S&P 500, Dow retreat after rally; Nasdaq gains further

Business

(Reuters) – Wall Street’s S&P 500 and Dow Jones indexes fell on Tuesday while the tech-heavy Nasdaq hit a record high for the third straight session as investors eyed this week’s Federal Reserve meeting for signs on how it views a restarting economy.

FILE PHOTO: Traders wearing masks work, on the first day of in person trading since the closure during the outbreak of the coronavirus disease (COVID-19) on the floor at the New York Stock Exchange (NYSE) in New York, U.S., May 26, 2020. REUTERS/Brendan McDermid

The S&P 1500 airlines index tumbled 6.8%, while cruise operators Carnival Corp and Norwegian Cruise Line Holdings Ltd fell between 6.7% and 6.2% after leading the recent recovery in stock markets.

The Nasdaq became the first of Wall Street’s main indexes to confirm a new bull market after hitting a low on March 23. The rally in U.S. stocks accelerated last week after strikingly upbeat May jobs data strengthened views the worst of the economic fallout from the pandemic was over.

The benchmark S&P 500 is about 5% below its own all-time high, having climbed nearly 46% since its pandemic low on March 23.

“We’ve gone really far in a short period of time. I would not be surprised to see the market sort of trend sideways within the next week or two,” said Tim Chubb, chief investment officer at Girard in West Chester, Pennsylvania.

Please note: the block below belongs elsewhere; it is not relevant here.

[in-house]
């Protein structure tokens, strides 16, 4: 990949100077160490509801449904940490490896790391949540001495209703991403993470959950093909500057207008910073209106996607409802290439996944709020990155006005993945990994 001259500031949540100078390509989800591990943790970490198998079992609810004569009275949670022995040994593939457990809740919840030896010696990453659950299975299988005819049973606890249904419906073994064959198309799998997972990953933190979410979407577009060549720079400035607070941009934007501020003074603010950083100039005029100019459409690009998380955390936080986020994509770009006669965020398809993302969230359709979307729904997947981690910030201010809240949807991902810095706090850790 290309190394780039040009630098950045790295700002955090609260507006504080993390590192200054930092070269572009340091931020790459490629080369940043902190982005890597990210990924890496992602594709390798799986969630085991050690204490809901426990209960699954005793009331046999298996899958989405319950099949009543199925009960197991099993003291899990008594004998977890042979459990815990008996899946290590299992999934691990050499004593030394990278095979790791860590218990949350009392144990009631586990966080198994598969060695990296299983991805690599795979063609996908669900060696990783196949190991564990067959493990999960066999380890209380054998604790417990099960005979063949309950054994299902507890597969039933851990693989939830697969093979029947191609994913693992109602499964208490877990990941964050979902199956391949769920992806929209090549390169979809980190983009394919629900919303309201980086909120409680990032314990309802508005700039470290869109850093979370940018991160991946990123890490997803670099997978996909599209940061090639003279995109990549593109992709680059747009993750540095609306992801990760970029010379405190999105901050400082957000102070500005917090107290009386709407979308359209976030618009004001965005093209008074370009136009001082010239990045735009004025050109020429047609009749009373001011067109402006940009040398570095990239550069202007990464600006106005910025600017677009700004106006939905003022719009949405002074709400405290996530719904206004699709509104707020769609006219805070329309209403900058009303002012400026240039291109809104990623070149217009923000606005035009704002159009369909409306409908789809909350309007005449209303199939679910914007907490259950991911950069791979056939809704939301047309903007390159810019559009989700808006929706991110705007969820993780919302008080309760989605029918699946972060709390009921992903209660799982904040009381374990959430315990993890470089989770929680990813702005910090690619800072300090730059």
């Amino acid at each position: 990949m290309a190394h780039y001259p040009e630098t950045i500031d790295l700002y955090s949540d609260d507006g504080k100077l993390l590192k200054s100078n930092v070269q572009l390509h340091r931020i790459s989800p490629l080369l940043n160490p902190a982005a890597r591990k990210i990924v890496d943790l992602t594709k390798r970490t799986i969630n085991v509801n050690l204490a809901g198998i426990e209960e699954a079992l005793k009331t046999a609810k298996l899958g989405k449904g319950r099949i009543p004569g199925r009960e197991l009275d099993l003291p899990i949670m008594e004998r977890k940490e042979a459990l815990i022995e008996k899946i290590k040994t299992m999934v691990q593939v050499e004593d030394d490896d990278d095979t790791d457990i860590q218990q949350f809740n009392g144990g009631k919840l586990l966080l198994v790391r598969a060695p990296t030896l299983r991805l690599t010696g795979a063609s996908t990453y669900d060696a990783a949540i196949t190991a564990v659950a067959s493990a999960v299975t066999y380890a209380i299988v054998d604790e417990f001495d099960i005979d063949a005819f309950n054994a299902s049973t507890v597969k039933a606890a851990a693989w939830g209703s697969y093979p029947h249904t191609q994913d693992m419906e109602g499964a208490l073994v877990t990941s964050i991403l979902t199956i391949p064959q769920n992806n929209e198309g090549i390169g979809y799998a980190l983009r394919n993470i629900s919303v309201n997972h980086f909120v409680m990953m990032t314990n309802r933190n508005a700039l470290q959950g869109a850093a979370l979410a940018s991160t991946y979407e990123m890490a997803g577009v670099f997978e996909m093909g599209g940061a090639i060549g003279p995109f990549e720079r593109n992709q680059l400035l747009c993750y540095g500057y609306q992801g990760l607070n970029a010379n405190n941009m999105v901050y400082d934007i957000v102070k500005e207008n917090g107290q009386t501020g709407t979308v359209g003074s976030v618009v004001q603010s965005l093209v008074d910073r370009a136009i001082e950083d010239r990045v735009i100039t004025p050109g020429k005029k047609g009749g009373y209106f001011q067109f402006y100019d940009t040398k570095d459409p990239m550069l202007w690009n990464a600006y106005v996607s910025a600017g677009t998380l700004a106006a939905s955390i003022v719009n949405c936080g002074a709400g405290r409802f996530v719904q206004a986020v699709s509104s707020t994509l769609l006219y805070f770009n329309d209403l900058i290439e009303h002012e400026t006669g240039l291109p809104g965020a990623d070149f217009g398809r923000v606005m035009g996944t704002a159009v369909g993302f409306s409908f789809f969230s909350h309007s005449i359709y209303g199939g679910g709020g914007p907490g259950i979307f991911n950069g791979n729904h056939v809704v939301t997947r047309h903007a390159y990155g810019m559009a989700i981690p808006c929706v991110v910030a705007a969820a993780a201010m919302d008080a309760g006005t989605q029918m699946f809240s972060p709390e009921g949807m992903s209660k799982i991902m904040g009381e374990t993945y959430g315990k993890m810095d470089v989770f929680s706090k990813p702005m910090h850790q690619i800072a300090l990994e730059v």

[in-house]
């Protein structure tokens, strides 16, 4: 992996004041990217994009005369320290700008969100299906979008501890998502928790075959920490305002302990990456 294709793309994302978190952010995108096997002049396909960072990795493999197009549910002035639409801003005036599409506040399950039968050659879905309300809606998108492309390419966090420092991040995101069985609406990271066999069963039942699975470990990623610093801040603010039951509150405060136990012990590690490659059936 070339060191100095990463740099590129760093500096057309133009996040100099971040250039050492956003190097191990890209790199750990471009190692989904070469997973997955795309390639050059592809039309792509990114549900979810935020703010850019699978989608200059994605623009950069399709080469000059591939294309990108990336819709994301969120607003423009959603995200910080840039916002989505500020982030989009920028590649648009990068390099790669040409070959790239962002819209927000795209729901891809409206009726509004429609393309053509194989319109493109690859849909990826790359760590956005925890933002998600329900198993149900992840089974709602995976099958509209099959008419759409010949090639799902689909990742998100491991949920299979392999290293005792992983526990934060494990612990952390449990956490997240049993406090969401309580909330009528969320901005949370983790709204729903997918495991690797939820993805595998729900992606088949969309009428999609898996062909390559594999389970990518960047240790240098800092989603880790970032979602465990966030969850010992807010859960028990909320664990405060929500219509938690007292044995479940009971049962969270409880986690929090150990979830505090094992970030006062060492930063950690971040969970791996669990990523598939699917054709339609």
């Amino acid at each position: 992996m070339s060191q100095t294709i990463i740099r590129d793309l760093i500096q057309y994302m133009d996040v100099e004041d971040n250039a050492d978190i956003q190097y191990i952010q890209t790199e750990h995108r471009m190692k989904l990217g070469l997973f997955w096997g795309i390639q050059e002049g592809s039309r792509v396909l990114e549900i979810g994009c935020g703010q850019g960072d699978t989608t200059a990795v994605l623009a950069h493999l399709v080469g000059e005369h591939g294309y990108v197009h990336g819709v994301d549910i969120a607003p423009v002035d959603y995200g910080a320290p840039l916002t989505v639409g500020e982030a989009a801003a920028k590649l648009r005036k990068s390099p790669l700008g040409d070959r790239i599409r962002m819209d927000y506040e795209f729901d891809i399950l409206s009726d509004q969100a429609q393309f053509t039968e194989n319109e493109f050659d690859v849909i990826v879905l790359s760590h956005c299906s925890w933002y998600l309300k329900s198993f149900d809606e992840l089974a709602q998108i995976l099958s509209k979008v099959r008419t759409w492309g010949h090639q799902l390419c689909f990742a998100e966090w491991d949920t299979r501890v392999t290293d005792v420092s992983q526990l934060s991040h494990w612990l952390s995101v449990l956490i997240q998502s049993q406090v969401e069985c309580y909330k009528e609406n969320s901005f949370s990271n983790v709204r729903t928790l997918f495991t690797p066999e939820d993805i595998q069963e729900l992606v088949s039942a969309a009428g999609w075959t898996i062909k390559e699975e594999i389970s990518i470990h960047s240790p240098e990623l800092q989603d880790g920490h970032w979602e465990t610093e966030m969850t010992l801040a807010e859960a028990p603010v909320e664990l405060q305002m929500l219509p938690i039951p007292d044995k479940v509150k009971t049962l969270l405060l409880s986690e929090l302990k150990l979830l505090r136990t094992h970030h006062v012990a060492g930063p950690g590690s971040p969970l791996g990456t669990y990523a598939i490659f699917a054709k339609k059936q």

While no major policy announcements are expected when the U.S. central bank wraps up its two-day meeting on Wednesday, investors will keep a close watch on its remarks on the health of the economy.

The benchmark U.S. yield curve – an indicator of economic expansion – has widened to its steepest level since March as U.S. data improved. Investors will also keep an eye out on whether the Fed will step in to flatten the yield curve.

“Everyone will really be looking for the Fed’s continued commitment to support financial markets as well as the economy with low interest rates and stimulus. And what they plan on doing with the size of the balance sheet,” Girard’s Chubb said.

At 11:08 a.m. ET, the Dow Jones Industrial Average was down 161.01 points, or 0.58%, at 27,411.43, the S&P 500 was down 18.70 points, or 0.58%, at 3,213.69. The Nasdaq Composite was up 25.66 points, or 0.26%, at 9,950.41.

Nine of the 11 S&P sectors were in the red with interest-rate sensitive financials weighing the most on the benchmark index. Technology and communication services stocks, which had lost ground recently, climbed higher on Monday.

In a bright spot, Tiffany & Co edged 2.1% higher as the luxury jeweler said it had amended certain of its debt agreements in order to have sufficient liquidity to navigate the virus outbreak as it posted a 43% slump in quarterly sales.

Declining issues outnumbered advancers for a 4.15-to-1 ratio on the NYSE and for a 2.50-to-1 ratio on the Nasdaq.

The S&P index recorded five new 52-week highs and no new lows, while the Nasdaq recorded 29 new highs and no new lows.

Reporting by Medha Singh and Devik Jain in Bengaluru; Editing by Uttaresh.V and Shounak Dasgupta

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